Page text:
A geographic information science (GIS) approach to conducting comparative area-level community assessments in the Texas CORD Study
This study assessed and compared sociodemographic and income characteristics along with food and physical activity assets (i.e. grocery stores, fast food restaurants, and park areas) in the Texas Childhood Obesity Research Demonstration (CORD) Study intervention and comparison catchment areas in Houston and Austin, Texas. The Texas CORD Study used a quasi-experimental study design, so it is necessary to establish the interval validity of the study characteristics by confirming that the intervention and comparison catchment areas are statistically comparable. In this ecological study, ArcGIS and Esri Business Analyst were used to spatially relate U.S. Census Bureau and other business listing data to the specific school attendance zones within the catchment areas. T-tests were used to compare percentages of sociodemographic and income characteristics and densities of food and physical activity assets between the intervention and comparison catchment areas. Only five variables were found to have significant differences between the intervention and comparison catchment areas: Age groups 0-4 and 35-64, the percentage of owner-occupied and renter-occupied households, and the percentage of Asian and Pacific Islander residents. All other variables showed no significant differences between the two groups. This study shows that the methodology used to select intervention and comparison catchment areas for the Texas CORD Study was effective and can be used in future studies. The results of this study can be used in future Texas CORD studies to confirm the comparability of the intervention and comparison catchment areas. In addition, this study demonstrates a methodology for describing detailed characteristics about a geographic area that practitioners, researchers, and educators can use.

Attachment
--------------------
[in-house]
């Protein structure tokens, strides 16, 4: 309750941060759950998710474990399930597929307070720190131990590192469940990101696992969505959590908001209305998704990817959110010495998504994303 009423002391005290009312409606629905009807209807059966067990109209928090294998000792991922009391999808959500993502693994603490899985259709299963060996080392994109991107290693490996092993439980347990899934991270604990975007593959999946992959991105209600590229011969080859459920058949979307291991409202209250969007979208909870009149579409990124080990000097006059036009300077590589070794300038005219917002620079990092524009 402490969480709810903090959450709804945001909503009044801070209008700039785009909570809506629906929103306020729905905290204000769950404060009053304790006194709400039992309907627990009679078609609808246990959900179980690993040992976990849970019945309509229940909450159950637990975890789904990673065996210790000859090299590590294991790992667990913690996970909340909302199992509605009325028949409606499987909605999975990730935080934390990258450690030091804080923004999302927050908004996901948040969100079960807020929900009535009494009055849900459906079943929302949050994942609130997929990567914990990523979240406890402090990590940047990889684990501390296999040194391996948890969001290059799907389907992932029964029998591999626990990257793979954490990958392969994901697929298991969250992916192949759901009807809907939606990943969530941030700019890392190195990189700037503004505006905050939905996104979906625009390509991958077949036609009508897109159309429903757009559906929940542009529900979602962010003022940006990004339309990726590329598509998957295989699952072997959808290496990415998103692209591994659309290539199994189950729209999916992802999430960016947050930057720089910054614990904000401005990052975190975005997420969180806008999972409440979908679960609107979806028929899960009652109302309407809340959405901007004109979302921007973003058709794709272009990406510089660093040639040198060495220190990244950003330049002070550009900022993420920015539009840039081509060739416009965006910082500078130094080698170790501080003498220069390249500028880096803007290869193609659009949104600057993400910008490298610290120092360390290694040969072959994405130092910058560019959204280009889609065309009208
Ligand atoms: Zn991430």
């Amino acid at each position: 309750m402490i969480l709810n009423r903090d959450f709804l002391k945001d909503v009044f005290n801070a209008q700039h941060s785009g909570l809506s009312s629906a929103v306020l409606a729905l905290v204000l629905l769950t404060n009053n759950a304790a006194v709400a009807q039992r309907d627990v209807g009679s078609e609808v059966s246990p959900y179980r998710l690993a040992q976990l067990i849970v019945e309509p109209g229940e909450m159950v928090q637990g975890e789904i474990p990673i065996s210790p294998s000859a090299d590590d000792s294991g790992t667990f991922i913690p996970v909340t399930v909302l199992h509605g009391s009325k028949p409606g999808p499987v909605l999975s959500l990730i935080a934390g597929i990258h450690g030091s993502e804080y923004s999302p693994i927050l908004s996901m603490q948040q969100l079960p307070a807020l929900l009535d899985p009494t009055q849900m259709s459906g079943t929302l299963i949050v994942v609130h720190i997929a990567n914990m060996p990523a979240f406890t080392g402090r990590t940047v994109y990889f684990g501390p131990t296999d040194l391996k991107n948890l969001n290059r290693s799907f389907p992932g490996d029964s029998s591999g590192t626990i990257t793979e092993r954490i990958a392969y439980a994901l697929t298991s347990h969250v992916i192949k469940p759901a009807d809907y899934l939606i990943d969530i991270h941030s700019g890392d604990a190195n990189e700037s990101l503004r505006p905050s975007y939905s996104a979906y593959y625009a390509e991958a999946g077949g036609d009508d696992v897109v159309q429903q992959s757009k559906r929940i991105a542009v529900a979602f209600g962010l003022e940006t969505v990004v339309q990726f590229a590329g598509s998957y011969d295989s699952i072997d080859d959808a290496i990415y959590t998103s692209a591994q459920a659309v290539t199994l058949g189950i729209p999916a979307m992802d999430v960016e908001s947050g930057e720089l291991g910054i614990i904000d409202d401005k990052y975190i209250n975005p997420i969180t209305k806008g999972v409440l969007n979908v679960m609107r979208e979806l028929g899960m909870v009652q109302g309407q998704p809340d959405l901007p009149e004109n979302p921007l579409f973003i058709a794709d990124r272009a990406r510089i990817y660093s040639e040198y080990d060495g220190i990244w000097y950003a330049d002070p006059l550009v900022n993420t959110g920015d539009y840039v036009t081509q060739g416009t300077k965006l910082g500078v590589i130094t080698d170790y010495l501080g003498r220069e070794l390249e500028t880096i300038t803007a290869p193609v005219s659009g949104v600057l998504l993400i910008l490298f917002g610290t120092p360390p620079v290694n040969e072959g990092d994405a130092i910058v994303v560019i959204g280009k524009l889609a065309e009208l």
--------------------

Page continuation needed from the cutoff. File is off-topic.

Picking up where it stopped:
Geographic information science|Public health|Epidemiology
Byars, Allison H, "A geographic information science (GIS) approach to conducting comparative area-level community assessments in the Texas CORD Study" (2013). Texas Medical Center Dissertations (via ProQuest). AAI1541100.